From the Editor

It didn’t take long

The new rules governing superannuation have actually now been passed through the houses of Parliament, meaning the brave new world of retirement savings has now begun.

While we’re now all trying to digest what it actually means, one scenario some sections of the industry are now predicting is a dip in the success and appeal of SMSFs.

But we shouldn’t be surprised at this outcome seeing the naysayers and detractors of the sector will use and have used just about any excuse to criticise the SMSF phenomenon.

We’ve seen this with the claims that people with balances that are too low are erroneously becoming SMSF trustees. We’ve seen this with the accusations SMSFs are benefiting almost exclusively from the use of franking credits. And we’ve seen this with the accusations SMSF investors are the main cause of overheating in the domestic property market.

This type of criticism goes right back to the Simpler Super legislation introduced by then-treasurer Peter Costello in 2007. That change to the super framework caused a massive spike in the establishment of SMSFs that many of these disparagers were saying could be ignored as a one-off event.

However, at the time of making this prediction none of them looked at the statistics closely enough to notice after the spike the establishment rate returned to what it was before the Simpler Super changes, meaning the normal momentum of the sector was not going away.

And to reinforce this point, the latest ATO SMSF statistics have shown establishments of these funds have continued to be, on average, 36,000 a year between 2012 and 2016 without any significant number of wind-ups.

To be fair there have been predictions of the continued success and eventual dominance of the sector, but almost no commentary has ever accompanied these forecasts noting this could be a positive thing.

To perpetuate the doomsday scenarios about SMSFs, we’ve now seen projections the funds under management and administration of these superannuation vehicles are set to drop because of the reduced contributions caps, a fair assumption, but also individuals will be shifting away from them as they are forced to confront the $1.6 million transfer balance cap and as a result move pension balances above $1.6 million into industry or retail funds.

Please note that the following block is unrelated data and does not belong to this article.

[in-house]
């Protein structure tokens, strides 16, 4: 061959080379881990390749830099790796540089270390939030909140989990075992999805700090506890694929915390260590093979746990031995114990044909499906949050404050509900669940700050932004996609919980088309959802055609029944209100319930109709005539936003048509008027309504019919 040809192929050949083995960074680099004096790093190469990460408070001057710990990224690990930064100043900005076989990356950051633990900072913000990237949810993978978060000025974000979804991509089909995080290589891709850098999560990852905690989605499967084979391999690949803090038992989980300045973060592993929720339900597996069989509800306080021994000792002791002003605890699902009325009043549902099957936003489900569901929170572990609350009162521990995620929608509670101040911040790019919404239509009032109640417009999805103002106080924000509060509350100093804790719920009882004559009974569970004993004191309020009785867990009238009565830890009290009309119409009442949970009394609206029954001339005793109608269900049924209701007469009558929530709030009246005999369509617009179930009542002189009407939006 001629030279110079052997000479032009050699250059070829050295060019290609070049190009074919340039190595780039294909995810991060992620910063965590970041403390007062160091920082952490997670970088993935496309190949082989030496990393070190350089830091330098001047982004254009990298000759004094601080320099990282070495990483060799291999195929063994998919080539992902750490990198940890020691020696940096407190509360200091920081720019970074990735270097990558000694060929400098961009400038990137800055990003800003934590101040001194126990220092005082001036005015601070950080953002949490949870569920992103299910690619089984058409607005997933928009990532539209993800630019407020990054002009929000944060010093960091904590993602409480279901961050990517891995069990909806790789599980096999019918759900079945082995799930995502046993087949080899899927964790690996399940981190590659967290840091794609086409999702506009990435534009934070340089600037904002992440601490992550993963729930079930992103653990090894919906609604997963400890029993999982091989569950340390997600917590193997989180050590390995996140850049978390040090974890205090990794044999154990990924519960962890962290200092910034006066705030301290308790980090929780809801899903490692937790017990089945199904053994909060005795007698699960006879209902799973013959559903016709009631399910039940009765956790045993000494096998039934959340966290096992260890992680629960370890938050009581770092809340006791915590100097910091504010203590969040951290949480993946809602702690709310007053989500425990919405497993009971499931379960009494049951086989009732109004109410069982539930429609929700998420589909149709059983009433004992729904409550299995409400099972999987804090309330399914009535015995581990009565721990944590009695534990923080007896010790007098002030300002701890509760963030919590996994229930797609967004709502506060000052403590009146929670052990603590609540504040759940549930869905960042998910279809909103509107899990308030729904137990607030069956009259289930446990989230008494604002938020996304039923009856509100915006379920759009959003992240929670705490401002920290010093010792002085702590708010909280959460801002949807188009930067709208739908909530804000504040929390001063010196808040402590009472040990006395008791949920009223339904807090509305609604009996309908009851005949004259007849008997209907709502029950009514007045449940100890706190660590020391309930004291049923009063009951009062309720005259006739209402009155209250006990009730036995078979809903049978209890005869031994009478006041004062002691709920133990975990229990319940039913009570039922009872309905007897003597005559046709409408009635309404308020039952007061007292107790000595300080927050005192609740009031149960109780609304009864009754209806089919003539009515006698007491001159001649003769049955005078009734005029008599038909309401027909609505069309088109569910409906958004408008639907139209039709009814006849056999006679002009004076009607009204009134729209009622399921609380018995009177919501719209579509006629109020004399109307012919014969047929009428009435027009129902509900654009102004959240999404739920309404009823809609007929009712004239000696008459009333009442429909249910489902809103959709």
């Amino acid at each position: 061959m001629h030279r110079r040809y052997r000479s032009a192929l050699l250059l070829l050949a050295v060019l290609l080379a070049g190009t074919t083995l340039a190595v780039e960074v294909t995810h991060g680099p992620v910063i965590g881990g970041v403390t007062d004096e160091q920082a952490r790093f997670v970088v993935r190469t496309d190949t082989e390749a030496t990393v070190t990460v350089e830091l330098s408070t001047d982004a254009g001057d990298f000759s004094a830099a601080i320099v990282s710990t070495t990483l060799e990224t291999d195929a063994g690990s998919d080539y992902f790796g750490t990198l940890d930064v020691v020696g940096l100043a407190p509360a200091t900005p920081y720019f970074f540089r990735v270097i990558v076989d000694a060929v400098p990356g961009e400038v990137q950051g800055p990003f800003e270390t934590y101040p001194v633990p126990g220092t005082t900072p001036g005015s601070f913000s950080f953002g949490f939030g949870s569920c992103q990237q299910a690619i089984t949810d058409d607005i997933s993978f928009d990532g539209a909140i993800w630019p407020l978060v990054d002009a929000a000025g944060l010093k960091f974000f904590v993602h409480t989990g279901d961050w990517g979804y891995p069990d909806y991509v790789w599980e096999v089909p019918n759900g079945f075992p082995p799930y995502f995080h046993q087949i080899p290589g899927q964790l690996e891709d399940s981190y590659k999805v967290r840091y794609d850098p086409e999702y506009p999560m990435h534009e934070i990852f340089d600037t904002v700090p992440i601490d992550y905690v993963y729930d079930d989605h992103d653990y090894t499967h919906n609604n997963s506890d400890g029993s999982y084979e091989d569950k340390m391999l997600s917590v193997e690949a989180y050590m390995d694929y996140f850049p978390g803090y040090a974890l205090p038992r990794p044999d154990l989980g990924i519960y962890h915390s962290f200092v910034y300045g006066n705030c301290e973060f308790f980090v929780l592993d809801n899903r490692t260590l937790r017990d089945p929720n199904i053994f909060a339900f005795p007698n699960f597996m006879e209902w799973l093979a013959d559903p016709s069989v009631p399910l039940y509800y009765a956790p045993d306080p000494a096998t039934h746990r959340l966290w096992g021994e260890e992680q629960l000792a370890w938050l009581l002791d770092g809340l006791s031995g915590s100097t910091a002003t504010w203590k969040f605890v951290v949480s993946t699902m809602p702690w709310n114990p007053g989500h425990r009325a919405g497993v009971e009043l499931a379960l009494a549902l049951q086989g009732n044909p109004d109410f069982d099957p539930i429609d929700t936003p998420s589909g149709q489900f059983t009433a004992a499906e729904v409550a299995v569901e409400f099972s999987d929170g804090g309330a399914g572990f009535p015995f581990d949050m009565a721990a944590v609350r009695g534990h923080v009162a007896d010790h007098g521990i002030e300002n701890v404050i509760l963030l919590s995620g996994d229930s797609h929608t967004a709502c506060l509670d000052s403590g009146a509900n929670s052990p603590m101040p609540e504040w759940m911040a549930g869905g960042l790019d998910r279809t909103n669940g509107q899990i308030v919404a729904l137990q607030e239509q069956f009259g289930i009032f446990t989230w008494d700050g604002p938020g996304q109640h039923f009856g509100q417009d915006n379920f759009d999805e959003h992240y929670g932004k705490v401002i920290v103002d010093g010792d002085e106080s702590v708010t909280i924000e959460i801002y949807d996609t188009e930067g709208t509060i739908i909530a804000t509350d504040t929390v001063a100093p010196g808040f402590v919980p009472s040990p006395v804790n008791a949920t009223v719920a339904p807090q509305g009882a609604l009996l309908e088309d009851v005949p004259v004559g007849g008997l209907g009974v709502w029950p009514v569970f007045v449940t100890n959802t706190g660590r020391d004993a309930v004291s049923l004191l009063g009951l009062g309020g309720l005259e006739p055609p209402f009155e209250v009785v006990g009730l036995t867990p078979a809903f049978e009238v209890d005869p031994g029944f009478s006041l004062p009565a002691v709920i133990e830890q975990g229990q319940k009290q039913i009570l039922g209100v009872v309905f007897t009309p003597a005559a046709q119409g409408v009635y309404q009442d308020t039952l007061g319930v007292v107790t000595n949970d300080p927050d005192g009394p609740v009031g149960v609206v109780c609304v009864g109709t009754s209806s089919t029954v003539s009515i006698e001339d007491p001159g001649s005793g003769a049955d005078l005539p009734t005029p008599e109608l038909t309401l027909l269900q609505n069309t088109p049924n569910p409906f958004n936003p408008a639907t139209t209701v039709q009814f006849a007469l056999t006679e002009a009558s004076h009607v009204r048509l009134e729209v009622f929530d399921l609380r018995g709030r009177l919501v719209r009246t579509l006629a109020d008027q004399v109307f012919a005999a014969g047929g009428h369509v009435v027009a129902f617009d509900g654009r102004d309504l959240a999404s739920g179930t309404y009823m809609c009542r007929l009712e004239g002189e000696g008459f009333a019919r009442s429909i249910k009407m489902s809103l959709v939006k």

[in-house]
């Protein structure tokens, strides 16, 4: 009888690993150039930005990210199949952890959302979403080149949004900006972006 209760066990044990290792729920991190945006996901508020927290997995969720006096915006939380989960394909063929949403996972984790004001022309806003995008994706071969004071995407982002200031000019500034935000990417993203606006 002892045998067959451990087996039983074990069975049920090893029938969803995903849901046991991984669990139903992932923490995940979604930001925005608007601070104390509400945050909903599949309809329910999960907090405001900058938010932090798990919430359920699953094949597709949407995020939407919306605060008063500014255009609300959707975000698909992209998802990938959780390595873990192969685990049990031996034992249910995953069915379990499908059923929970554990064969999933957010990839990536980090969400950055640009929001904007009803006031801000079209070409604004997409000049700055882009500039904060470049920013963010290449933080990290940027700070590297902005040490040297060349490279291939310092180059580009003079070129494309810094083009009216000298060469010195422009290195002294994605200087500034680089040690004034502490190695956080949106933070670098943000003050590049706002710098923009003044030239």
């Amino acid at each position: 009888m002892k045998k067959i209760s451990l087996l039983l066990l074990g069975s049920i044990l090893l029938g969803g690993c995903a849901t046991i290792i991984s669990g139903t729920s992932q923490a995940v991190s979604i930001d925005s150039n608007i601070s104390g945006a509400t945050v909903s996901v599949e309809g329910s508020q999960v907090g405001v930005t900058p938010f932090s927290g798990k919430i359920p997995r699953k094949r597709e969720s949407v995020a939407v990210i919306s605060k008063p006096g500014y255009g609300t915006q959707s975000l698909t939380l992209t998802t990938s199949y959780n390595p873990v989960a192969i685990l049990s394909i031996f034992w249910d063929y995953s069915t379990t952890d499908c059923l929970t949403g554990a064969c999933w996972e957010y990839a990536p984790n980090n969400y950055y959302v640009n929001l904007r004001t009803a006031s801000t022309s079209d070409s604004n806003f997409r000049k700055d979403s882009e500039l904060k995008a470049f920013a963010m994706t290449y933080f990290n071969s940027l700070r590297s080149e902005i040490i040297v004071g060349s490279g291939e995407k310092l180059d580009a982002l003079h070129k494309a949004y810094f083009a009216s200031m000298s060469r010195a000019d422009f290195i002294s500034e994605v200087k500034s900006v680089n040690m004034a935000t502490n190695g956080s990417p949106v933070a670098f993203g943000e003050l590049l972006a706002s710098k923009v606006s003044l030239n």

This is an analysis based mainly on high net wealth superannuants, commonly seen as the mainstay of SMSFs, and their reaction to the changes, but as much of the criticisms before, ignores one very important factor.

Research has revealed over and over again the main reason people set up an SMSF is the control and flexibility these structures offer in managing retirement savings. It’s never been about the tax concessions, or franking credits, or fees for that matter.

So it stands to reason any dramatic changes to the retirement savings system like we’ve just seen could actually mean SMSFs will grow in popularity. Which other type of superannuation fund potentially allows individuals to move as quickly in response to these changes?

Probably not the larger funds we’re already hearing anecdotally as having challenges in adapting to the new rules in regard to their administration.

And while there are suggestions SMSFs will lose their appeal among high net worth individuals, it could just be their appeal among a younger demographic might now grow. The ATO statistics have provided evidence of this demographic shift even before the latest legislation, noting the median age of members who had a newly established fund in 2015 was 48 years – lower than the median age of members as at June 2016, which was 59 years.

So despite renewed negativity toward the sector, history, coupled with existing demographic trends, indicates a continued positive future for SMSFs, with specialised advice being an even more critical component in the years ahead.

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